A few months ago I wrote on one of my former track athlete's Facebook page that I needed her to move back to Ohio so we could be friends in real life. She replied, "how about we meet and run a race?" Well, don't tempt me with a good time! She is a law student at University of Richmond, so we chose a race sorta kinda half way between us: Deckers Creek Trail Half Marathon. For me, I made this an "A" race and actually trained for it following the Run Less, Run Faster program for the last nine weeks. I had no goal time in mind, but I knew a new PR could be in play.
But let's back up a minute.
Friday morning I woke up with a terrible headache and a bit of a sour stomach. I took two Tylenol and headed off to work. A couple hours later I was still feeling bad so I left work early. I popped two more Tylenol. Nothing seemed to be working. We left Columbus and I was still feeling awful. I couldn't see straight, my head was pounding, and my stomach was just off. I barely ate any dinner. Come on, Meredith! Are you really getting all worked up over a half marathon? You've run, like, a hundred of these!!!
Saturday morning we woke up and I was still not feeling great. This is stupid. I don't want to run anymore. I'm so over feeling like this. Luckily, we were staying only two blocks from the race site, so we basically got up, went down there and picked up our packets, and then went back to the hotel room to get ready. After seeing there was nothing to get worked up about, I settled down a bit and was able to get down some breakfast. The race finish was at this park close to our hotel. You met there and then they bused you to the start of the race. It was a point-to-point race that was on a rails to trails limestone trail that was touted as being downhill. We boarded our bus and immediately struck up conversations with others around us. Everything was really casual and I was feeling better. The ride only took a few minutes and then we were left for last minute preparations. Then it was about a quarter mile walk down the trail to the start line, or as it was, a stick in the ground with a sign on it reading "Start Line." I do love a casual race!
The race started and immediately I knew we had lined up too far back. The trail could only support, maybe, three people across so it was a struggle to get around in the first mile and get in the position I needed to be.
Mile 1: 8:00
By mile 2, though I had found my position and was cruising. Being that it was a small race and I wasn't wearing my Garmin, I assume that the mile markers were a little off in places.
Mile 2: 7:04
Mile 3: 7:43
Mile 4: 7:29
I've got to be honest. I felt like crap for the first four miles. I felt like the trail was zapping my energy and I just was not interested in running. But, the pace was somewhere around a 7:30 so I knew a PR was still possible.
Mile 5: 7:27
Mile 6: 7:14
By mile 6 I was feeling great. Yes, it takes me a long time to warm up. And as you can tell from the picture below, I obviously thought things were going well.
Mile 7: 6:57
I actually said out loud to myself when I saw that split, "Shit Mer! Slow down."
Mile 8: 7:36
Obviously the previous mile marker was a little off. :)
By mile 9 I had had the same gentleman following me for a couple of miles. I told him, "If we were biking I would tell you to stop sucking my wheel." He told me I was setting a good pace and I asked him what it was. He said about a 7:20. Alright. It could be a PR day. I told him he could keep running with me.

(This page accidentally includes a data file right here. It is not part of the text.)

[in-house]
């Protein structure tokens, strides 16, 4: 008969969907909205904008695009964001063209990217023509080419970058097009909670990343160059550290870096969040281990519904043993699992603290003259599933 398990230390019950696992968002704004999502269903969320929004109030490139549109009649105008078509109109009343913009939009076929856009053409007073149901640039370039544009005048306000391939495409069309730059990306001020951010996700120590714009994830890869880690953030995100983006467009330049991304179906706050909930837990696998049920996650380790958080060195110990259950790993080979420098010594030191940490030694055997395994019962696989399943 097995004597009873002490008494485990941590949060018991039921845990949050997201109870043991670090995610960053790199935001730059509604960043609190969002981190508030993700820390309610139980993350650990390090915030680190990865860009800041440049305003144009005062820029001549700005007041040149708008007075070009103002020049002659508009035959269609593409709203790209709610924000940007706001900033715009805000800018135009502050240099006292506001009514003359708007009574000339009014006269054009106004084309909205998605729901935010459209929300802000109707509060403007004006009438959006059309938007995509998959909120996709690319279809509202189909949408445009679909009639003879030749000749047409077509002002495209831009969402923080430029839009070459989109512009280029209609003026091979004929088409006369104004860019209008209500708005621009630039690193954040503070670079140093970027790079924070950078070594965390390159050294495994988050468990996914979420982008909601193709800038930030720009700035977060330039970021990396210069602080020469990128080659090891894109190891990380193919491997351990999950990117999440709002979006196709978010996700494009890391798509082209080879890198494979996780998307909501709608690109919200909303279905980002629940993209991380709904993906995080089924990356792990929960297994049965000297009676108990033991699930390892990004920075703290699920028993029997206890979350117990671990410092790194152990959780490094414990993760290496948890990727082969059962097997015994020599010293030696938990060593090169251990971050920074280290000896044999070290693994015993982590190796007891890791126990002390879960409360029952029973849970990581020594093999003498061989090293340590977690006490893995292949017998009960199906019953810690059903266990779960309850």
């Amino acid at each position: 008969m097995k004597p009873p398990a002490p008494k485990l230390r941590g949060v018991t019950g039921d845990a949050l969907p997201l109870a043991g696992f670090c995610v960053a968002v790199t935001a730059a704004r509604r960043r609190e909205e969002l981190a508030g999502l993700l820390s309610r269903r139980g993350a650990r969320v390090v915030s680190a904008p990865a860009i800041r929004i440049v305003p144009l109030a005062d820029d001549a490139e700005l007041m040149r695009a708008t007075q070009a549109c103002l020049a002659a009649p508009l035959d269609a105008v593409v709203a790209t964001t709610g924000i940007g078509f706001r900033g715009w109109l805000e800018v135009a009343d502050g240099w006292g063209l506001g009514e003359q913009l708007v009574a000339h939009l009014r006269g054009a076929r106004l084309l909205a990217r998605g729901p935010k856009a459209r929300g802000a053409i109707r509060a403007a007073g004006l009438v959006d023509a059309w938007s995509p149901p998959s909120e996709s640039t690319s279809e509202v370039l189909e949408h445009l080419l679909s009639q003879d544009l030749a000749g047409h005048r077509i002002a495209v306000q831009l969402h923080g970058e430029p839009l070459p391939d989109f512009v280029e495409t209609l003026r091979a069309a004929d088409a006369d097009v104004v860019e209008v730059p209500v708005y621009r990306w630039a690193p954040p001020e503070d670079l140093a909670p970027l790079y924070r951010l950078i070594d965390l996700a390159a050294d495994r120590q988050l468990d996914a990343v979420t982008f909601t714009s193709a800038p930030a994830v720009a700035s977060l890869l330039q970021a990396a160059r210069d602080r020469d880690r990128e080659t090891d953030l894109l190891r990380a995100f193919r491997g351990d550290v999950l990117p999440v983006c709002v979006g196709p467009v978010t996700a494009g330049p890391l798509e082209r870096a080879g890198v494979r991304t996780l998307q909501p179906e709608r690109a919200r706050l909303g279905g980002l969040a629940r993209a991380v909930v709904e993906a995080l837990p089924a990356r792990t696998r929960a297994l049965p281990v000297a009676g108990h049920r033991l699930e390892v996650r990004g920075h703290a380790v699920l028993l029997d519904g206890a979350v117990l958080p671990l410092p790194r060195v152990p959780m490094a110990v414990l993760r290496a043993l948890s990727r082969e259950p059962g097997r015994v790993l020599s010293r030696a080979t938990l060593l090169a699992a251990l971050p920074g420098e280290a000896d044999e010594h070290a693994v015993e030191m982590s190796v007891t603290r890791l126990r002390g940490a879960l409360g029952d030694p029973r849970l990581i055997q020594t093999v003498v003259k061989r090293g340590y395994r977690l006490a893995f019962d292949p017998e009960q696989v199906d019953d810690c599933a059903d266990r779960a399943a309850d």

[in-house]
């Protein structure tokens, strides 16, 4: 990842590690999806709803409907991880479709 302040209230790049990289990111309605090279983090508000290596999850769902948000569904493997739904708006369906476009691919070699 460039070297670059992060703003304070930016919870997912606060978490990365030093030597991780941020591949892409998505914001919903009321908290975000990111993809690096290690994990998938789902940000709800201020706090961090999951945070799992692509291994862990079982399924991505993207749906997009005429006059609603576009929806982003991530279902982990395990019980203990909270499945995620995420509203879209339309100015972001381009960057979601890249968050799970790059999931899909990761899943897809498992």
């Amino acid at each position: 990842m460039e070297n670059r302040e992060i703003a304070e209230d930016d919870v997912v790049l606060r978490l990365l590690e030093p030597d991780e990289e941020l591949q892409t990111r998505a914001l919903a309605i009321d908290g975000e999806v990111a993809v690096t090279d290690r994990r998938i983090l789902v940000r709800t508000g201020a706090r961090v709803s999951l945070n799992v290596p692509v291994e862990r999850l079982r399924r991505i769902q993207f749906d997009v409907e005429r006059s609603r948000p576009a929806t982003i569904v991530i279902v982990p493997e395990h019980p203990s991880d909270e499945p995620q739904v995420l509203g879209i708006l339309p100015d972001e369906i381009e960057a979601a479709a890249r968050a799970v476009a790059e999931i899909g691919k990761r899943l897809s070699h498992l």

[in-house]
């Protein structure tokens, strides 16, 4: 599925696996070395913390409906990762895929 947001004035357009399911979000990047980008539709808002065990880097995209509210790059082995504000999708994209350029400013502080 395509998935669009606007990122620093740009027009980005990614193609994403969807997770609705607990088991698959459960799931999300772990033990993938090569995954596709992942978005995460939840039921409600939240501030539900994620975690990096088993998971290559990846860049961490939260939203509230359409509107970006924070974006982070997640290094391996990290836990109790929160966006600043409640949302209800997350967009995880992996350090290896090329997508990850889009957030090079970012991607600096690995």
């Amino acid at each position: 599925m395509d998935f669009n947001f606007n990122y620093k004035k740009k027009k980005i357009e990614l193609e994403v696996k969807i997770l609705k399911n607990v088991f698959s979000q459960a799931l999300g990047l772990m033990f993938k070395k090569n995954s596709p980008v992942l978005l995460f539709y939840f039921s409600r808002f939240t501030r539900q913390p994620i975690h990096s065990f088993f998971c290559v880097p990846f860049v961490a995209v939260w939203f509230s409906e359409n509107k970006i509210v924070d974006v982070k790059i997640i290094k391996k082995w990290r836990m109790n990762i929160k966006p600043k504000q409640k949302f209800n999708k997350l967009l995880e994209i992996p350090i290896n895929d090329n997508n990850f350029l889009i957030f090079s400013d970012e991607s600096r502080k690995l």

Mile 9: 7:09
Mile 10: 7:06
Around the 10-1/2 mile mark the trail goes from crushed limestone to pavement. And it hurt. It felt like you were running through jello. My legs did not want to go. Still I was catching women and I was hoping this race was going to be enough to get me an age group award.
Mile 11: 7:04
And then I got tired. Like, where the hell is the finish line tired. I was hot on the heels of another female runner and I just didn't have anything left to run her down.
Mile 12: 7:30
I screamed at my legs to get moving in the last mile. I had hit mile 12 at 1:28 and my brain was so fried that I had no idea if that would get me a PR. I kept trying to add 1:28 plus 8 and just kept coming up with 1:40. Yeah, I don't know either. I pushed and pushed hoping there was a PR in me.
Mile 13: 7:27
Last 0.1: 40 seconds
When I could finally see the finish line, I saw the clock was 1:36. Obviously I couldn't do math and obviously I was getting a BIG PR!
1:36:31 (7:22 pace)
Afterwards I waited for Dave and my student, Brittany. We all had lunch together and then went to the awards ceremony.
This race was my kind of race too. There was little to no swag - cotton t-shirts, no medals, no chip timing, and the price was right. But the awards were amazeballs. The overall male/female winners received trophies that were shaped like runners welded out of old railroad spikes. The age group awards (10 year age groups) were also railroad spikes with plaques on them with the placing. I really wanted an award! I had looked at last year's results to give myself an idea of what it
would take to get an age group or overall award. Based on last year's
results, a 1:37 or better would get me an award. But, a small race with little to no swag tends to bring out the real runners. They don't care about all that crap. They just want to run for a cheap price. And there were some fast chicks out there! The overall female winner went 1:17. The age group winner in my age division went 1:27. Third place in my age group went 1:34. My 1:36 got me 6th in my age group and a big fat nothing to take home. Gosh! That's fast!
Overall, this was a great race. Definitely a race I would consider again. The course is fast. The weather was perfect. The price was right. And I'm super happy with my performance and excited to start into marathon training.